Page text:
Ari: Man, I want to talk to you for four hours because there’s so many questions that I think would be wonderful to get into with you, but you mentioned Weston A. Price’s book as an early source of inspiration for you, I’m curious if you’ve explored modern-day hunter-gatherer diets at all, and maybe Stefan Lindeberg’s work, who is a modern-day researcher who’s gone over traveled all over the world and looked at modern-day hunter-gatherers in Africa, and South America, and The South Pacific, and scientifically cataloged the nutrient breakdown in the specific foods that people are eating. Have you spent time in different [crosstalk]

Daniel Vitalis: I’m not familiar with that body of work, no.

Ari: Oh, you’d love it.

Daniel Vitalis: [unintelligible 00:15:07] interested in that, yes.

Ari: You’d love it. I’ll link you to it.

Daniel Vitalis: Please do, yes.

Ari: I’m spacing on the name. He wrote a textbook. He’s a former researcher who specialized in that, in cataloged modern-day hunter-gatherer diets. Stefan Lindeberg. Lindberg?

Daniel Vitalis: I’m sure I’ve come across some of his work maybe not realizing reading studies, but if it’s collected somewhere, I would love to see the book, yes.

Ari: It’s a great textbook. Have you spent time looking at modern-day hunter-gatherer diets, or spending time with modern-day hunter-gatherers? Have you gleened any insights from looking at how they eat or how they live?

Daniel Vitalis: Looking at that, for me, has been academic, not anthropological. I haven’t gone– Yes, I’ve been to the Amazon, and I have spent time, but very surface-level. I don’t want to give the impression that I have been doing anthropological work anywhere. Most of what I have been interested in is actually practical application here. The question for me has been, what does it look like for a person who lives in a house, who drives a car, who pays taxes to approach the wild world as a supermarket? That has been my primary interest. I have noticed in the academia, you tend to have a separation between the observer and the application. You’ll very often have fantastic observers, but they very rarely go, “What would it look like for me to immerse myself in it?” They give us this great body of work, but typically don’t do the experiments.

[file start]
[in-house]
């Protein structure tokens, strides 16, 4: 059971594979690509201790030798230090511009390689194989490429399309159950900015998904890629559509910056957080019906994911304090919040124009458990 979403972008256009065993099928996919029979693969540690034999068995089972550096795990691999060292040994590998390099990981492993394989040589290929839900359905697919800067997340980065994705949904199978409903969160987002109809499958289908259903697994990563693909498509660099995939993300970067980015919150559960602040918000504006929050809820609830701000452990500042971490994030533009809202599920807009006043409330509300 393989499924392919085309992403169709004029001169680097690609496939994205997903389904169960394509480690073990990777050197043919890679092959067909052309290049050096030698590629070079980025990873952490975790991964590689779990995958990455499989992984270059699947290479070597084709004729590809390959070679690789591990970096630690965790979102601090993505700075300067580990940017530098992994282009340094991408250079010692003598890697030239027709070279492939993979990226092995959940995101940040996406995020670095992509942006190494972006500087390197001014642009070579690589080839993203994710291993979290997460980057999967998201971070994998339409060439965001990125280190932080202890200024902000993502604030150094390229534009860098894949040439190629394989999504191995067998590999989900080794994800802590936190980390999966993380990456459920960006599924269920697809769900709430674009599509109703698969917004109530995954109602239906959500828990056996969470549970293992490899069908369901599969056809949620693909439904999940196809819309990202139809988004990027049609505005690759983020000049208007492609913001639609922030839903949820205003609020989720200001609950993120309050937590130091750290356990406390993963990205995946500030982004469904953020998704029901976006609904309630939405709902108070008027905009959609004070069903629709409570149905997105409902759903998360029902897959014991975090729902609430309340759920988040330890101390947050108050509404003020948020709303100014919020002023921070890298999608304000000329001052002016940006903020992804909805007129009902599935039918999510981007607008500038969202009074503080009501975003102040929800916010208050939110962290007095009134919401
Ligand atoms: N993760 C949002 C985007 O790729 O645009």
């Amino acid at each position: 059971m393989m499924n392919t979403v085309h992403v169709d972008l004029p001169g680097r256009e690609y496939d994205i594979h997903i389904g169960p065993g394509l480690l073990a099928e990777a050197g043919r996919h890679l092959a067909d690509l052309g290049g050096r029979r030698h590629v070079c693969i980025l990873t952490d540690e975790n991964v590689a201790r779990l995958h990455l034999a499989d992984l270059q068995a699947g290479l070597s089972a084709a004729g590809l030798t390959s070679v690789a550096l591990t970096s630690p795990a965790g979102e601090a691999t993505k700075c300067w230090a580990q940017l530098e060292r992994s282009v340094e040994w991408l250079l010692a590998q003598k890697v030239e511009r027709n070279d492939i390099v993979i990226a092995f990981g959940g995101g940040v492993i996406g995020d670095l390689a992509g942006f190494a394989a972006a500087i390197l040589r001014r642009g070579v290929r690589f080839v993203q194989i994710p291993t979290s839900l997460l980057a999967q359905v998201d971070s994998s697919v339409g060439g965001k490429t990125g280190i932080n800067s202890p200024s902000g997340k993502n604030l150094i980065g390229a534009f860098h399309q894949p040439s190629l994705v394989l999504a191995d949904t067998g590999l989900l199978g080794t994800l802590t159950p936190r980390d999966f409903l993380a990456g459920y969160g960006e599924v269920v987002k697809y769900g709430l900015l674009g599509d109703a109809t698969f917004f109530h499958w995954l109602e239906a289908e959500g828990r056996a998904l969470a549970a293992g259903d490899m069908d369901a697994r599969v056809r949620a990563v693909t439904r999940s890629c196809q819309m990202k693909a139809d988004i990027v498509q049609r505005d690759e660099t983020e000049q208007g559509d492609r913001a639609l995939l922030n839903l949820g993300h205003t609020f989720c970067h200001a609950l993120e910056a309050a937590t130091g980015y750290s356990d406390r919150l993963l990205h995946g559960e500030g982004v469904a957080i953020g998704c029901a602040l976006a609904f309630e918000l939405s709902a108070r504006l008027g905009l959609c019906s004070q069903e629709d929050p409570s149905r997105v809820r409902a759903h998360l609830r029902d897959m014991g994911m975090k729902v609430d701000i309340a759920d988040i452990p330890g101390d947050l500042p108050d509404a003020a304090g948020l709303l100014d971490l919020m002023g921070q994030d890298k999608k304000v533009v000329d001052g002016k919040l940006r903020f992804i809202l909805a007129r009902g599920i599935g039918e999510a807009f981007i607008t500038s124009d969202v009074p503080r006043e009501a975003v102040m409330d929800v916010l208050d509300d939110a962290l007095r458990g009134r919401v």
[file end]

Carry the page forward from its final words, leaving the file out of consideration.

It’s the same in archeology, there’s the idea of primitive skills that sometimes is called Applied Archeology. Folks will be like, “Well–” Archeologists will come up with theories of how a stone was napped, and the primitive skills practitioner will go, “Well, I’m going to try it and see if we can actually replicate that stone point.” That leads to greater revelations very often than the academia is able to generate simply because there’s, for whatever reason, a disconnect. I think because most of the time the researchers are so inculcated in the lifestyle, and there’s a strong taboo against anything that doesn’t support our civilization and its doctrine. It’s very hard for people to ima– What happens is, we look at this as primitive. We look at it as backwards. We look at it as a relic. We look at it as something beneath us. We look at ourselves as hierarchically the top of the pyramid, those who have left behind and shed all of that nature stuff to move into the built environment. We see ourselves as the most technologically advanced, and so it’s very difficult for people to embrace that.

We have terms for it, so and so has gone native. We’ll say derogatory ways of talking about it. I wrote a lot about this several years ago. I called it the intrinsic taboo, which is the taboo against wildness. Unfortunately, most of the people who do the research are Masters, PhDs, they’re deeply inculcated in our way of life. They simply go to these people kind of like you might observe an ant farm. Nobody ever thinks, “I’m going to go live in the ant farm.” I do see that has been one of the things that’s really held people back. Very few of the researchers are interested in, I guess, what you might call biohacking, the actual themselves.

Ari: With that in mind, you are one of very few humans who have grown up in a western context who are now engaged in a hunter-gatherer lifestyle. There’s got to be very few humans on planet Earth who are doing what you’re doing right now.

Daniel Vitalis: Relatively, yes. I would say we all have it– those of us who are intereested in it do it different ways. There’s a lot of people who hunt, but I do know that most of those folks don’t really have the botany skills to forage. There’s a lot of folks that forage and very few of them seem to have the hunting skills. Of course, there’s lots of those folks, and a lot of them are deeper and better at it than I am.